It took nearly no time at all for Andrea Pirlo to intoxicate Sunday's 5-3 barn-burner with his bewitching touch.
That is, "touches," plural.
Yes, Cyle Larin doubled his money and brought Orlando's lions level at 2-2 within four minutes of Pirlo's introduction in the 57th minute. The instant karma that was to follow, however, represented nothing less than a stunning re-calibration of momentum, and a new way forward for New York's newest team.
(Yes Pirlo, Yes Playoffs???)
Within ten minutes of Larin's equalizer, Pirlo had perpetrated a bloodless coup. He assumed control of the middle of the field, holding the ball with the easy grace of a saint, curating passing lanes and fast-twitch attacks through his lethal combination of osprey-vision and singular will.
Before his MLS career had elapsed for fifteen whole minutes, he had liberated his team. Unlocked it. He provided the impetus for two goals, detaining the ball long enough to spring Kwadwo Poku on marauding runs that shook Orlando City's funky back three, setting up both David Villa and Tommy McNamara on goal in four furious minutes.
Though Pirlo wasn't credited with an assist on either finish, it was impossible to miss the penetrating punch enabled by his sheer awareness.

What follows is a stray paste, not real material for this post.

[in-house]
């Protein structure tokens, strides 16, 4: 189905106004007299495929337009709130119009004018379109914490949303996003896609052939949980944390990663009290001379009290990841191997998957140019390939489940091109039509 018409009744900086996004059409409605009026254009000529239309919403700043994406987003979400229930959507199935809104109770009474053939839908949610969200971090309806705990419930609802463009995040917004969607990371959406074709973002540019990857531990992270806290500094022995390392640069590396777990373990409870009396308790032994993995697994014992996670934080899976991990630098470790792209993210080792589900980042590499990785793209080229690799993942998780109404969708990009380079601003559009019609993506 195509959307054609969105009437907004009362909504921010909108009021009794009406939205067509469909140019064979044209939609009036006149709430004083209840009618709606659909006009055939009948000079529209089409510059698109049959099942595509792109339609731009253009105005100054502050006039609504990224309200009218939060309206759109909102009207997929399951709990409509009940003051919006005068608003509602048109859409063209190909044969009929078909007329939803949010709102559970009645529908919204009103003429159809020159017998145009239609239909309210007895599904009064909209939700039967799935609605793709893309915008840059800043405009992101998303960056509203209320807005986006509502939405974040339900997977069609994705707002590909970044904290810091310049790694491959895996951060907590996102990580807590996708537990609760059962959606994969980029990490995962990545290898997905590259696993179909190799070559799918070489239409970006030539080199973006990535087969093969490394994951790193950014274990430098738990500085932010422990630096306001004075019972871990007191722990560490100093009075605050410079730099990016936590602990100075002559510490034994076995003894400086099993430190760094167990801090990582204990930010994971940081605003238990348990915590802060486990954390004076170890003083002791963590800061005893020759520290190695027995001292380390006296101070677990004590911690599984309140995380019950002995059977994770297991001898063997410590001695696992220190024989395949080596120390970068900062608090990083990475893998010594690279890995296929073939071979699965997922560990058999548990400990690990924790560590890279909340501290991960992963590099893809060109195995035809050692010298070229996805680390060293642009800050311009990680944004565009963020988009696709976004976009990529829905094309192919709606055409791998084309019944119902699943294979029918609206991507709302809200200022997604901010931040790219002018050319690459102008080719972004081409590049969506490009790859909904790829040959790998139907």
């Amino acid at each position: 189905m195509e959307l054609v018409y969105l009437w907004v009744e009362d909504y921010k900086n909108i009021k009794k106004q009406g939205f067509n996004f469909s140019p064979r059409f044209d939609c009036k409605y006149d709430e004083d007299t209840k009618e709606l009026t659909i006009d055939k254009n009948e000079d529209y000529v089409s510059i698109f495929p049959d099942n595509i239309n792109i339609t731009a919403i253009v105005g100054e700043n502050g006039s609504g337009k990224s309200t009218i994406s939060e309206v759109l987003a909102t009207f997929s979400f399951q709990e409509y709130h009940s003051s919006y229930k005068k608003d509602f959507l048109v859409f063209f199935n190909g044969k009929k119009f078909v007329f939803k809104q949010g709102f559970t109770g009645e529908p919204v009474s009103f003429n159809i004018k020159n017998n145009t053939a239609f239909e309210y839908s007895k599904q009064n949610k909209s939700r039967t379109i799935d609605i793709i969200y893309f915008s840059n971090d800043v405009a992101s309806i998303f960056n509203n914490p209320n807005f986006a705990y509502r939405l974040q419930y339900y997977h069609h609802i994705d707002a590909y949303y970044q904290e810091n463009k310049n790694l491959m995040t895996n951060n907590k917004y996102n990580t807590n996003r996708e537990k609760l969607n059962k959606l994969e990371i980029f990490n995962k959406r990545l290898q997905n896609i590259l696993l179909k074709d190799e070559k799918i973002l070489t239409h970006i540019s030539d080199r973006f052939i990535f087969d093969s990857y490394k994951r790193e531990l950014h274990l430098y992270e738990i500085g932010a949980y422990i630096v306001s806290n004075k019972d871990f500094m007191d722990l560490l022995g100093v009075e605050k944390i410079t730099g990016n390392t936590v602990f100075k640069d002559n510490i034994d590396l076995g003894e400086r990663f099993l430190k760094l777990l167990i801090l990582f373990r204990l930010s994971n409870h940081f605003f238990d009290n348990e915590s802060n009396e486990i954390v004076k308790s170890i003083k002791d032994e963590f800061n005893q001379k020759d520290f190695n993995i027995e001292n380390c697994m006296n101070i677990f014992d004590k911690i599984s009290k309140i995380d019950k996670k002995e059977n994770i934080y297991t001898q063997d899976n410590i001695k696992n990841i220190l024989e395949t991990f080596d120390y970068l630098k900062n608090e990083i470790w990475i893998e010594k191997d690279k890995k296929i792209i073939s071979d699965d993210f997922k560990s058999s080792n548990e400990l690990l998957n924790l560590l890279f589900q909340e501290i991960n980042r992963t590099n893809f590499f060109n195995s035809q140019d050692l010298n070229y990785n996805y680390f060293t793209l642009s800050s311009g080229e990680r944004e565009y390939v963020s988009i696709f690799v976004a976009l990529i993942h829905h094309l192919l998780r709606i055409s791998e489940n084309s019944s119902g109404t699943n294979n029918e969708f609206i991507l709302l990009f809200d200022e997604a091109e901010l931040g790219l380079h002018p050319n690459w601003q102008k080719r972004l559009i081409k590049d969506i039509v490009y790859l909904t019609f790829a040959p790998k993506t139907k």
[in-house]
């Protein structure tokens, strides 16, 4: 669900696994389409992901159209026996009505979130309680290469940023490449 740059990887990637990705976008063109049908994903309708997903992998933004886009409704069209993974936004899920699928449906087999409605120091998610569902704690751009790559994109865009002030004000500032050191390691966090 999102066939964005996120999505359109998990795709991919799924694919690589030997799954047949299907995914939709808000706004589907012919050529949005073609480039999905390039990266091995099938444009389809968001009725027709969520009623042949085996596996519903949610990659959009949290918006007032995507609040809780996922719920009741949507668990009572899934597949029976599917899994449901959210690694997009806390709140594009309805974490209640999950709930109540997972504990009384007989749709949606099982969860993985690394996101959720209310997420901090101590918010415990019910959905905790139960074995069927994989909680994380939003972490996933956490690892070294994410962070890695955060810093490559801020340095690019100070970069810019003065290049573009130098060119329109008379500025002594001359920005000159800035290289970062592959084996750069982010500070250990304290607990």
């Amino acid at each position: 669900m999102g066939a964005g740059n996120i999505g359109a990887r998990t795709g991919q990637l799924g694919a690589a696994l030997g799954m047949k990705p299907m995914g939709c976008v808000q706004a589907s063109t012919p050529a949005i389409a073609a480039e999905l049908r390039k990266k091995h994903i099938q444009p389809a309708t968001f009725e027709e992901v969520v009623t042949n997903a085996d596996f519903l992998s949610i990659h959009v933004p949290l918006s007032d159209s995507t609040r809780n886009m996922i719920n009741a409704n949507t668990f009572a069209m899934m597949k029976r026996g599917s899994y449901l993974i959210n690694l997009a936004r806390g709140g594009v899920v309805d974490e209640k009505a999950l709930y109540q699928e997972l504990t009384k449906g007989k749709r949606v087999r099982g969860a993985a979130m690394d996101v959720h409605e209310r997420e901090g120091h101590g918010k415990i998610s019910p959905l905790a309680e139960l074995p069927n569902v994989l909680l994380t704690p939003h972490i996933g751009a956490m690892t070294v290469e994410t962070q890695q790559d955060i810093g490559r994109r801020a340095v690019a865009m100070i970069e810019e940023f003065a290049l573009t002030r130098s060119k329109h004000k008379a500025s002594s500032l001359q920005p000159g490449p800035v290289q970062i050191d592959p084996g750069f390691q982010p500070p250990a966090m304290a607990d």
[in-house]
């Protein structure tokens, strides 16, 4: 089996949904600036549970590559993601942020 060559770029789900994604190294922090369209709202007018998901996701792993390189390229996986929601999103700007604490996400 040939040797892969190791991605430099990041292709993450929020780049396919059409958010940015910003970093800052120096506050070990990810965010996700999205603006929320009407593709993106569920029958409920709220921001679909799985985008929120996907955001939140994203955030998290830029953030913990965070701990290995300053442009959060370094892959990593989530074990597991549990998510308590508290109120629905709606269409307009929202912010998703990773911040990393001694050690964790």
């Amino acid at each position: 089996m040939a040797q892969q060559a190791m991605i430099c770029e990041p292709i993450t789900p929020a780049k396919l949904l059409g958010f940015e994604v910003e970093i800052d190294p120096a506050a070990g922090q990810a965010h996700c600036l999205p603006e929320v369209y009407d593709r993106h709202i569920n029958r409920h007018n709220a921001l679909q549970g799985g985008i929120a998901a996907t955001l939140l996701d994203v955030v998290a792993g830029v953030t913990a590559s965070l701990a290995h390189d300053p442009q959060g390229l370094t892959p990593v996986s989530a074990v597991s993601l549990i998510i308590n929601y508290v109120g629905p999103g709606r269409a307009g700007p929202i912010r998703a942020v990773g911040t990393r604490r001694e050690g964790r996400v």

Welcome to the Pirlo Effect.
"He sees passes most of us don't," gaffer Jason Kreis remarked after the match. "He can really open up the game. What I really saw was a team opening up because they believed he could find them."
Indeed, the man is a skeleton key for attacking soccer. Let's look at the first goal Pirlo set up, the 67th minute banger by David Villa:
Let's not take a single thing away from Villa's class or Poku's run. But the field spacing that enabled them?
That's all Pirlo.
Kreis noted in post-game that Poku hadn't made the most of the wider areas of the pitch during attacking buildup in the first hour. This passage of play reflected the opposite. Poku wasn't tentative taking on Adrian Heath's back three. Rather, he looked empowered.
Pirlo's deft touches and enviable choreography weren't for show-- he was eating up space smack in the middle of the field, allowing David Villa the time he needed to race forward to the left side of the box, his preferred zone of entry (in home games, NYCFC entered Sunday attacking down the left a staggering 41% of the time).
And on the right? The hard-driving Poku and the Zen-like Pirlo appeared destined for a beautiful relationship in linking play.
As we can see from the video, once the Orlando City midfield appeared sufficiently stretched by NYCFC's motion, Pirlo dished it off to Poku the Punisher, who had plenty of green grass to trample as he galloped down the right half. Villa drew sufficient defensive attention off the ball on the other side, providing wide berth for Poku's advance.
The setup was all about timing, and Pirlo's touches permitted the necessary synchronicity. The key is that, by biding his time in the middle, he was able to create in any direction without tipping his hand.
Now, on to Tommy McNamara's goal moments later in the 71st minute: